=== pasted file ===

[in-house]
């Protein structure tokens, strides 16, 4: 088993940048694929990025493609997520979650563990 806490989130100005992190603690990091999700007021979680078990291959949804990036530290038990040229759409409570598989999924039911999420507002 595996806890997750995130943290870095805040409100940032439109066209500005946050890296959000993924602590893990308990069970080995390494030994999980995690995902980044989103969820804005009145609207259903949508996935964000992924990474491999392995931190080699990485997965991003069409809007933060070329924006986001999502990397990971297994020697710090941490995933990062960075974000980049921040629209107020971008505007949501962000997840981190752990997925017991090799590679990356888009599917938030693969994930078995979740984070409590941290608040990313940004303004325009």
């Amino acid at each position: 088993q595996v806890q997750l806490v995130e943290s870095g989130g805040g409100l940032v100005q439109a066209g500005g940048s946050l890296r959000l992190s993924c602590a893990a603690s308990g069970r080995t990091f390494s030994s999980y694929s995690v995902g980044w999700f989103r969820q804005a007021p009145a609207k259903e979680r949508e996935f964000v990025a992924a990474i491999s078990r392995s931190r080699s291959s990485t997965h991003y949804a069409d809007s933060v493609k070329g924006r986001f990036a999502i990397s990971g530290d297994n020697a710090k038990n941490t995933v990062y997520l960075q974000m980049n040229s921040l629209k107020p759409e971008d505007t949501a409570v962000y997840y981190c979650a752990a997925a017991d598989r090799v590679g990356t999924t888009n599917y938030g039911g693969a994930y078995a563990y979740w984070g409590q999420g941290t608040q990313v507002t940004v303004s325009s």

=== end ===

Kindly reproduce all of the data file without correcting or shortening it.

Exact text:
[in-house]
């Protein structure tokens, strides 16, 4: 088993940048694929990025493609997520979650563990 806490989130100005992190603690990091999700007021979680078990291959949804990036530290038990040229759409409570598989999924039911999420507002 595996806890997750995130943290870095805040409100940032439109066209500005946050890296959000993924602590893990308990069970080995390494030994999980995690995902980044989103969820804005009145609207259903949508996935964000992924990474491999392995931190080699990485997965991003069409809007933060070329924006986001999502990397990971297994020697710090941490995933990062960075974000980049921040629209107020971008505007949501962000997840981190752990997925017991090799590679990356888009599917938030693969994930078995979740984070409590941290608040990313940004303004325009």
């Amino acid at each position: 088993q595996v806890q997750l806490v995130e943290s870095g989130g805040g409100l940032v100005q439109a066209g500005g940048s946050l890296r959000l992190s993924c602590a893990a603690s308990g069970r080995t990091f390494s030994s999980y694929s995690v995902g980044w999700f989103r969820q804005a007021p009145a609207k259903e979680r949508e996935f964000v990025a992924a990474i491999s078990r392995s931190r080699s291959s990485t997965h991003y949804a069409d809007s933060v493609k070329g924006r986001f990036a999502i990397s990971g530290d297994n020697a710090k038990n941490t995933v990062y997520l960075q974000m980049n040229s921040l629209k107020p759409e971008d505007t949501a409570v962000y997840y981190c979650a752990a997925a017991d598989r090799v590679g990356t999924t888009n599917y938030g039911g693969a994930y078995a563990y979740w984070g409590q999420g941290t608040q990313v507002t940004v303004s325009s």